A $9,673 federal tax bill wasn’t exactly the way John Fitzgerald wanted to start his retirement from the Montgomery County Police Department in Maryland.
But that’s what he owes the Internal Revenue Service in federal taxes by April 15, 2019, just 17 days after his retirement. Last year, Fitzgerald got a $1,400 refund.
“I guess it is sort of like grieving over a loss,” Fitzgerald said of the shocking departure from his typical tax-filing experience — paying a small tax bill one year and getting a small refund the next.
“I’ve experienced denial, anger, and certainly depression,” he said. “I was certain I’d made a significant error in preparing my taxes.”
Not so, said James Hoffman Jr., a wealth planner in Houston for Wells Fargo Private Bank.
While the Tax Cuts and Jobs Act President Trump signed into law in late 2017 did lower the overall tax burden for about two-thirds of workers, he said, for those like Fitzgerald, there was a hitch: Paychecks were even larger than they should have been.
The result: More people are owing money or receiving smaller refunds because the IRS changed the withholding table numbers to reflect the new tax law. “They just didn’t have enough taken out of every paycheck,” Hoffman said.
Many employees, he added, didn’t know they had to change their W-4 form (PDF) to make up for lost deductions or changes to such standbys as the property tax deduction.
“Personal exemptions were eliminated, and many people will no longer benefit by itemizing deductions,” Hoffman said. “This resulted in too little being withheld from paychecks by employers during 2018 because the withholding amount chosen by employees was based on a larger deduction from income.”
To help avoid the same scenario in 2020, Hoffman recommends using the IRS withholding calculator or following the guidance of your accountant or tax preparer to update your W-4 form and change withholding “as soon as possible after filing your 2018 tax return and paying any 2018 taxes and penalties owed.”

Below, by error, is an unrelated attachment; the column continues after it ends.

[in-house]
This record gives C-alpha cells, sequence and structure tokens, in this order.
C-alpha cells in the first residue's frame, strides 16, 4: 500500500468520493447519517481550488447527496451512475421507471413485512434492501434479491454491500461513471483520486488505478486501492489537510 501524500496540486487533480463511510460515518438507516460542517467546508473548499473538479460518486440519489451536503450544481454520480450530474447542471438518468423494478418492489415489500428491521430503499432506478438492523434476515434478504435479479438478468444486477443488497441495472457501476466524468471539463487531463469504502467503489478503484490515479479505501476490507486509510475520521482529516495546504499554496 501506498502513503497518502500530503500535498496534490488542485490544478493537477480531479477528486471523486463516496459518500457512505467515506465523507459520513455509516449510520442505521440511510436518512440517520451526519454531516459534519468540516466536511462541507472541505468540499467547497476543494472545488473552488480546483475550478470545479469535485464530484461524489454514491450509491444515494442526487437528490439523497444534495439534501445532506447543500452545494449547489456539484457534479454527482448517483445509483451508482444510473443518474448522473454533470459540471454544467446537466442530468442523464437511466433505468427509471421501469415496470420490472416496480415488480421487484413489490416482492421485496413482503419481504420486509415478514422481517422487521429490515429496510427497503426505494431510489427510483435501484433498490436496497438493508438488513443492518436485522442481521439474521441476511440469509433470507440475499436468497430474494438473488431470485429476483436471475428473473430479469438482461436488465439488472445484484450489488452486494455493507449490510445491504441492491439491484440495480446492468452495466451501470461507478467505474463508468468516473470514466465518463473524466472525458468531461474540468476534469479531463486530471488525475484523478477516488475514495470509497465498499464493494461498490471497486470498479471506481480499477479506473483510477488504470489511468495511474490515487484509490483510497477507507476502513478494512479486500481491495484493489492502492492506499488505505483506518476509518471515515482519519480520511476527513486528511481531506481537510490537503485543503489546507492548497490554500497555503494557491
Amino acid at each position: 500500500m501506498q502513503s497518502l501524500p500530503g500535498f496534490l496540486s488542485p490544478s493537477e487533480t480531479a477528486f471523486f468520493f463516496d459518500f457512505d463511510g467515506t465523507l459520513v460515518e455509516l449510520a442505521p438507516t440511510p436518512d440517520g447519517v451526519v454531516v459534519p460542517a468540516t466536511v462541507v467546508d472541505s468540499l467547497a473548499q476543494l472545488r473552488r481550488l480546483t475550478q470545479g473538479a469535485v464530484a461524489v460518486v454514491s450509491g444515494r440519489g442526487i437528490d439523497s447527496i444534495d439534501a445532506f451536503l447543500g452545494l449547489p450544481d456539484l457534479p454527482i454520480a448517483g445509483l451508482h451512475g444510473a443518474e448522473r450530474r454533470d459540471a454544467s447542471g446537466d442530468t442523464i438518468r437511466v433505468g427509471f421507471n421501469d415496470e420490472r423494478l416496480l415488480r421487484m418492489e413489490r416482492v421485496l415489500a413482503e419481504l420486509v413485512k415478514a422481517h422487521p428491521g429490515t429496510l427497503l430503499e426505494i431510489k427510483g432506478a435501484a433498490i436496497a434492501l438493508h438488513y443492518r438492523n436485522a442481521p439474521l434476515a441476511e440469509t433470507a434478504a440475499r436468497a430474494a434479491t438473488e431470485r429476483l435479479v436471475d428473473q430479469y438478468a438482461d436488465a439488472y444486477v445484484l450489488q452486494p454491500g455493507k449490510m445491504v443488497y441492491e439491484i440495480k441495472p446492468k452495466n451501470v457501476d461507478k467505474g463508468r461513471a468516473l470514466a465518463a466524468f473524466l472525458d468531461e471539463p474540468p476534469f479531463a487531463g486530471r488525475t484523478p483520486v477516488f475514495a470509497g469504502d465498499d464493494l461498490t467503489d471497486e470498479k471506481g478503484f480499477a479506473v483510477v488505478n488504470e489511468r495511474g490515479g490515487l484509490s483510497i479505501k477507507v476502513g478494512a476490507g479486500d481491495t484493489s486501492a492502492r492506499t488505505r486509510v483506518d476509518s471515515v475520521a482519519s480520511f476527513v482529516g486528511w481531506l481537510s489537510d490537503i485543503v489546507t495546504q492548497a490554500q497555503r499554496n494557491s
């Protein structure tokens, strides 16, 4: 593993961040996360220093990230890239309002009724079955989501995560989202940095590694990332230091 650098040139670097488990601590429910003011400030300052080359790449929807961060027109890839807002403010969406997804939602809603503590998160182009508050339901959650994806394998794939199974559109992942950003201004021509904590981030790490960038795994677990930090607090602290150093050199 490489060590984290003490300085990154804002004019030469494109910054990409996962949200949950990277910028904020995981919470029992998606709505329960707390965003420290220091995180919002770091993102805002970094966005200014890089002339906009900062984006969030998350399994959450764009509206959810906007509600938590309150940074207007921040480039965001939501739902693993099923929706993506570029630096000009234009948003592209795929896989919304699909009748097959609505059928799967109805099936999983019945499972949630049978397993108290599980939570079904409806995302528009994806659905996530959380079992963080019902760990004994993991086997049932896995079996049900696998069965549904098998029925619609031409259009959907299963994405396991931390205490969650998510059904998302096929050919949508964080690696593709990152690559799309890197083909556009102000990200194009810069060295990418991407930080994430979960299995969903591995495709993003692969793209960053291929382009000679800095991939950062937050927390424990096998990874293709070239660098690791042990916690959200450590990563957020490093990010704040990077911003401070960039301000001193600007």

There is some good news for those who make estimated tax payments throughout the year, Hoffman said. Because so many taxpayers have had Fitzgerald’s experience, the IRS lowered the threshold to qualify for relief of underpayment penalties.
Taxpayers won’t face a penalty if they have paid — through withholding or estimated taxes paid quarterly throughout the year — at least 80% of their 2018 tax liability. It had been 90%.
Tax surprises are common whenever tax law changes. The more complicated the return, the more likely it is to have noticeable impacts.
— Lisa Featherngill
“Form 2210 (PDF) is used to calculate the penalty,” Hoffman said. “The penalty will vary from taxpayer to taxpayer, based on the factors on the form (the number of months owed) and the amount owed.”
He said emergency funds, personal loans, or cash payments from other sources are among the variety of ways people paying more than expected are dealing with their 2018 tax bill surprise.
Fitzgerald didn’t have to take out a loan.
“We are dipping into an investment account that is being managed by a financial advisor,” he said. “We had hoped to save this money for our ‘golden years,’ but I guess we can consider it a rainy day fund now.”
In addition to a loan, Hoffman said the IRS accepts credit card payments (the payment processor charges a fee for the service).
The IRS also allows installment payments, he said, and payment plans can be set up online on the IRS website. Interest and some penalty charges continue to accrue until the balance is paid.
Tax surprises are common whenever tax law changes, said Lisa Featherngill, head of wealth planning for Abbot Downing, Wells Fargo’s business serving ultra-high-net-worth clients. The more complicated the return, she said, the more likely it is to have noticeable impacts.
“Many of those affected the most are in states with high state income and property taxes, because the deductions for these taxes are now limited to $10,000 — resulting in potentially higher taxes and less pay withheld to cover the higher tax.
“You don’t really see these effects of the new tax law until it is time to pay up,” she said. “This happens every time there is a tax law change. I believe this year’s experience will encourage even more people to plan ahead for tax time in 2020. The best time to plan is now.”
Wells Fargo Private Bank and Abbot Downing, a Wells Fargo business, offers products and services through Wells Fargo Bank, N.A. and its various affiliates and subsidiaries. Wells Fargo Bank, N.A. is a bank affiliate of Wells Fargo & Company.
Wells Fargo & Company and its affiliates do not provide legal or tax advice. Please consult your tax and legal advisors to determine how this general information may apply to your own specific situation.